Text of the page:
ADB, DBP to advise gov’t on PPP deal

Chrisee Dela Paz
ADB, DBP to advise gov’t on PPP deal
The Philippine government gets help from Asian Development Bank for the biggest public-private partnership deal thus far: the $3.8-billion South Line of North-South Railway Project

MANILA, MANILA, Philippines – The Asian Development Bank (ADB) and the Development Bank of the Philippines (DBP) will help the Philippine government prepare the contract terms of the largest public-private partnership (PPP) project thus far: the P170.7-billion ($3.8-billion) South Line of North-South Railway Project.

Although he did not disclose how much the government is paying ADB for its consultancy services, Ryuichi Kaga, head of ADB’s PPP Office, said: “[I]t’s a very reasonable price for the country.”

The South Line of North-South Railway involves the construction of a 653-kilometer rail line from Tutuban, Manila, to the southern peripheries of Metro Manila and a long-haul network to the Bicol provinces. It will also include an initial terminus in Legazpi City and a branch line eventually connecting Matnog in Sorsogon.

“The North-South Railway is the backbone of transport in the Philippines and swifter links between the southern provinces and the capital city will mean more people can reap the rewards of the country’s strong economic growth,” Kaga told a media briefing on Friday, May 15.

Considered as one of the 15 key projects for Association of the Southeast Asian Nations (ASEAN) connectivity, Kaga said: “PPP project will also improve long-haul and commuter stations, repair bridges, and modernize signaling and fare collection systems.”

The agreement signed by the ADB and DBP to provide joint advice to the Department of Transportation and Communications on the PPP structure and bidding process, marks ADB’s first transaction advisory service in the Philippines and its first in the transport sector.

Kaga, however, clarified that “just because we’re advising the government, doesn’t mean we’re also financing the project.”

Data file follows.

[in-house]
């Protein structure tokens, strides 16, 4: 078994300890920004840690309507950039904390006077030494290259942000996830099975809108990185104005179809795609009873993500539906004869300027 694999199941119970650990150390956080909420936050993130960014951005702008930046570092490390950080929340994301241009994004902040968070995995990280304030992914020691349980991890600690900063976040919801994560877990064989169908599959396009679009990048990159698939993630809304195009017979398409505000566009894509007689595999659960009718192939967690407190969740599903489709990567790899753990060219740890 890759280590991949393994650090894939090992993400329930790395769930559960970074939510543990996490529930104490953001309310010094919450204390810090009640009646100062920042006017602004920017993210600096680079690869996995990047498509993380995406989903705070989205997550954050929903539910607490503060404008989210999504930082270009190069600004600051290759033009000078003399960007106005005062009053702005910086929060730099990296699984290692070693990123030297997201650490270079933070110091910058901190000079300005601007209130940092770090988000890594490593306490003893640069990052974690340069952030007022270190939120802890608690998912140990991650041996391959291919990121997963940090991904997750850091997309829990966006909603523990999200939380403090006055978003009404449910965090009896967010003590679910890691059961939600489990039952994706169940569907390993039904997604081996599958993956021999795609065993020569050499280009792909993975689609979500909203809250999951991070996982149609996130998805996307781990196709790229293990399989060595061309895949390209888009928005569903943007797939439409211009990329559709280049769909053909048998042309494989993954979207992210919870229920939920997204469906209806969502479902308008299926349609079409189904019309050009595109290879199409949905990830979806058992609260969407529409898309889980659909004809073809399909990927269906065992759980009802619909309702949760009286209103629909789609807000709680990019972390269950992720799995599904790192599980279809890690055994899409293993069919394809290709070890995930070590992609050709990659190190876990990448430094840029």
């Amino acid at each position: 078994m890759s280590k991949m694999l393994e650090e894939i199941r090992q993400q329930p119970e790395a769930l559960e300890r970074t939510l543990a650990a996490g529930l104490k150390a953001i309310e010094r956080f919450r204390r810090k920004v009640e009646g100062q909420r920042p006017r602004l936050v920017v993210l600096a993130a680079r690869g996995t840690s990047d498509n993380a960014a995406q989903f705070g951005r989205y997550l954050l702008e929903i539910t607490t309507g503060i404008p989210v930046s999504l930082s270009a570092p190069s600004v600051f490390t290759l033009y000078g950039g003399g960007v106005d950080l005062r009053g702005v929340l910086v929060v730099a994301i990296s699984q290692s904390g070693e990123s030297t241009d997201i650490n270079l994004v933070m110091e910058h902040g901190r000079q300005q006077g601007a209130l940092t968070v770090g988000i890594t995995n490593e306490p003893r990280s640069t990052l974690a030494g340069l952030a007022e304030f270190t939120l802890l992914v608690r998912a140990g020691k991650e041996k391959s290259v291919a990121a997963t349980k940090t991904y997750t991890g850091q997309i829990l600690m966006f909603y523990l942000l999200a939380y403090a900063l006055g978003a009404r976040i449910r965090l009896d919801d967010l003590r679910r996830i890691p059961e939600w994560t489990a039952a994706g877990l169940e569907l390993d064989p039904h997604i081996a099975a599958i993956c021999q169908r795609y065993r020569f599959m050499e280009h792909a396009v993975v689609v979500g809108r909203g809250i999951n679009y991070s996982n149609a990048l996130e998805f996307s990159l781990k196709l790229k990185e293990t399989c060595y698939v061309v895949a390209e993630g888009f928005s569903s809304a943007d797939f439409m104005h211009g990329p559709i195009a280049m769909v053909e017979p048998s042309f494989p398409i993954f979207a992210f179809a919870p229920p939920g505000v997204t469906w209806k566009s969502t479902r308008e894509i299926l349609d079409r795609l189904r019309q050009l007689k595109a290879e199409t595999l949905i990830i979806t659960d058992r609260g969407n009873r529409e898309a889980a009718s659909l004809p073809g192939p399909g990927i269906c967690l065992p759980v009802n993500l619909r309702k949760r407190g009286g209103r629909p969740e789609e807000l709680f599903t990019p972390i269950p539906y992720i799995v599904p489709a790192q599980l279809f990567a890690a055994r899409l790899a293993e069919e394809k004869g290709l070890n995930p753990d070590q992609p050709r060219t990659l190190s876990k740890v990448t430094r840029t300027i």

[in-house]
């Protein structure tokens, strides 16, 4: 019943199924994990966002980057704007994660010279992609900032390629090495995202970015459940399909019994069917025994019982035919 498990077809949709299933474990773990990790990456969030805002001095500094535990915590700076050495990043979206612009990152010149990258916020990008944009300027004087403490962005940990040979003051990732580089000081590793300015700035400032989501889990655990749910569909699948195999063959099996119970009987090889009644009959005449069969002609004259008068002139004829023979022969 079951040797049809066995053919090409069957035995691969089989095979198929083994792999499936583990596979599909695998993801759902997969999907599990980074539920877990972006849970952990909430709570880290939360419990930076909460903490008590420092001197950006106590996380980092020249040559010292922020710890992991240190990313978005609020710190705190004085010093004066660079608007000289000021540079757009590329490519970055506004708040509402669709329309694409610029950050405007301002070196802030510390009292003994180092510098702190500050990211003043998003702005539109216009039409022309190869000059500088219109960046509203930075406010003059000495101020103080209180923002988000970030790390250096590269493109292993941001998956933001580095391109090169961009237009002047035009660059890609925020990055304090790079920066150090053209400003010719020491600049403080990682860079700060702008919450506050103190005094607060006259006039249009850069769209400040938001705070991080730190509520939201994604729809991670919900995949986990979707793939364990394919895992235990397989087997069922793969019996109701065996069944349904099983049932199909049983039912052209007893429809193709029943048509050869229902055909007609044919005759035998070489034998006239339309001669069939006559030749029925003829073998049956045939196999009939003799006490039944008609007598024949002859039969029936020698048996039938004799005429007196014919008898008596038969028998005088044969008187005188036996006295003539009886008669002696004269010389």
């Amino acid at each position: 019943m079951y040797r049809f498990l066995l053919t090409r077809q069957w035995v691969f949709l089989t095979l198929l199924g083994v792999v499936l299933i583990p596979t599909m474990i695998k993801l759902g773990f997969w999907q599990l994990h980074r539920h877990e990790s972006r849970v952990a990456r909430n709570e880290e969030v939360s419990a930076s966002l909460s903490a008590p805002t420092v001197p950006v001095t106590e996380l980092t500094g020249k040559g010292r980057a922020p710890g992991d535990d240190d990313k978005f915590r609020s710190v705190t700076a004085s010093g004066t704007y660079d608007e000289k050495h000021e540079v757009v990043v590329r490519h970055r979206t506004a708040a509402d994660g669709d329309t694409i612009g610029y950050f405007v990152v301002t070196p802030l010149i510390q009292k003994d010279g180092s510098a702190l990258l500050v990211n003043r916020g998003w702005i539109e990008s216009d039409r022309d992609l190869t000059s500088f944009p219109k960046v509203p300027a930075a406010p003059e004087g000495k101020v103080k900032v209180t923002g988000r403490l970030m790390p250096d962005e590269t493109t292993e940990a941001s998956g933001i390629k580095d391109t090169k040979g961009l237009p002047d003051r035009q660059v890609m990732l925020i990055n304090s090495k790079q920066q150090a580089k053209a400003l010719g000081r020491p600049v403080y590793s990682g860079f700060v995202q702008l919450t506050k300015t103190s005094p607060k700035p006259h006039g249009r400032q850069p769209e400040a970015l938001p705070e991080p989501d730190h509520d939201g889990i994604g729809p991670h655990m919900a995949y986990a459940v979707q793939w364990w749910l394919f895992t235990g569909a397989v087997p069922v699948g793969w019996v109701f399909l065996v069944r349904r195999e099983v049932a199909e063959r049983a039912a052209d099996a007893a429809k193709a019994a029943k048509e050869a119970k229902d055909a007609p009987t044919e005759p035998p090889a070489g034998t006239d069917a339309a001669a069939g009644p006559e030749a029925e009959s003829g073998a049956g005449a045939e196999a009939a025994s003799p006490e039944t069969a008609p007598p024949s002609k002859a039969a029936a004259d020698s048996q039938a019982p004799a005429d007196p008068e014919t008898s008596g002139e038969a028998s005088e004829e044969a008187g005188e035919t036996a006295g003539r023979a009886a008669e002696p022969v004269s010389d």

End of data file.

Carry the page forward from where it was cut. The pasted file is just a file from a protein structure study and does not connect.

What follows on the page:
“As transaction advisors, we ensure the terms of the projects are bankable and that risk sharing is appropriate for both public and private sectors,” Pratish Halady, PPP specialist at ADB’s PPP Office, said during the briefing.

This PPP project was approved by the National Economic and Development Authority (NEDA) Board in February. It is also part of the Japan International Cooperation Agency’s (JICA) Road Map for Transport Infrastructure Development for Metro Manila and its Surrounding Areas, known also as the “Dream Plan.”


The transportation department, which is its implementing agency, said that it will start looking for a private partner for the South Line of North-South Railway starting this month.

The agency said it hopes to award the project during the first quarter of 2016, and start the construction by 2017.

“We then hope to start operations of North-South Railway by 2021,” transportation spokesperson Michael Arthur Sagcal said in a text message.

In addition to designing and building the railway, the winners of the PPP concession will also maintain and operate the line for 30 years.

The ADB chief said that many Asian governments have “been actively looking to use PPPs to bring private sector financing and operations into the needed infrastructure projects but “have struggled to structure transactions in a way that attracts private companies.”

“The Philippine government’s PPP Center has been working hard to overcome that and has identified 56 potential PPPs with nine of them – valued at nearly P133.42 billion ($3 billion), or 1% of gross domestic product – already awarded,” Kaga added.

In September last year, ADB formally established the Office of the PPP to “provide independent transaction advice on deals as well as develop broader PPP knowledge in the region.”

Based in Manila, ADB is owned by 67 members, including 48 from the region. Its main instruments for helping its developing member countries are policy dialogue, loans, equity investments, guarantees, grants, and technical assistance. In 2014, ADB assistance totaled (P1.02 trillion) $22.9 billion, including co-financing of (P409.11 billion) $9.2 billion.

Meanwhile, the North Line of the railway or the Malolos-Tutuban line is “targeted to be operational in the first quarter of 2020.”

This line will “involve the construction of a 36.7-kilometer elevated commuter railway from Malolos, Bulacan up to Tutuban, Manila. The project cost of the North-South Railway is P117 billion ($2.63 billion).

The government said it plans to start the construction of the project “in the first quarter of 2017 and end in the third quarter of 2020.”

The North Line is being studied as an official development assistance (ODA)-funded project, though financing through the national budget is also an option. –

$1 = P44.46

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